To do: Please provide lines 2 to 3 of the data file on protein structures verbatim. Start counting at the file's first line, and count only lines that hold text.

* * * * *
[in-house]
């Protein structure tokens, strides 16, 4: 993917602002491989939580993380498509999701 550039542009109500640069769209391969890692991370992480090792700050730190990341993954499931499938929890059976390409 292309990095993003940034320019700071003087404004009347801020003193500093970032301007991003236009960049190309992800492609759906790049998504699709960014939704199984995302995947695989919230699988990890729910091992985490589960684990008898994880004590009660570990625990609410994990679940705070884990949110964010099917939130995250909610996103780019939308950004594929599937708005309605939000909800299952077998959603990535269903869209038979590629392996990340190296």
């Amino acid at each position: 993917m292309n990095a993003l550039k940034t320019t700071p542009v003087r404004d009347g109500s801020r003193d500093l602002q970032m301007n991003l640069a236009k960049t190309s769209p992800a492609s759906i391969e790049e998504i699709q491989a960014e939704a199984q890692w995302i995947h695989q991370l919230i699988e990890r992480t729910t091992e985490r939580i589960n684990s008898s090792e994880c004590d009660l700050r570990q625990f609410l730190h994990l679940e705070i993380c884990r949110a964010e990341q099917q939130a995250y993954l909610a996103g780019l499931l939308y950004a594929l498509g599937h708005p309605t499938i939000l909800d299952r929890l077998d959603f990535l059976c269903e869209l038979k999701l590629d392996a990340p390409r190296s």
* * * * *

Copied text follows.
């Protein structure tokens, strides 16, 4: 993917602002491989939580993380498509999701 550039542009109500640069769209391969890692991370992480090792700050730190990341993954499931499938929890059976390409 292309990095993003940034320019700071003087404004009347801020003193500093970032301007991003236009960049190309992800492609759906790049998504699709960014939704199984995302995947695989919230699988990890729910091992985490589960684990008898994880004590009660570990625990609410994990679940705070884990949110964010099917939130995250909610996103780019939308950004594929599937708005309605939000909800299952077998959603990535269903869209038979590629392996990340190296």
């Amino acid at each position: 993917m292309n990095a993003l550039k940034t320019t700071p542009v003087r404004d009347g109500s801020r003193d500093l602002q970032m301007n991003l640069a236009k960049t190309s769209p992800a492609s759906i391969e790049e998504i699709q491989a960014e939704a199984q890692w995302i995947h695989q991370l919230i699988e990890r992480t729910t091992e985490r939580i589960n684990s008898s090792e994880c004590d009660l700050r570990q625990f609410l730190h994990l679940e705070i993380c884990r949110a964010e990341q099917q939130a995250y993954l909610a996103g780019l499931l939308y950004a594929l498509g599937h708005p309605t499938i939000l909800d299952r929890l077998d959603f990535l059976c269903e869209l038979k999701l590629d392996a990340p390409r190296s």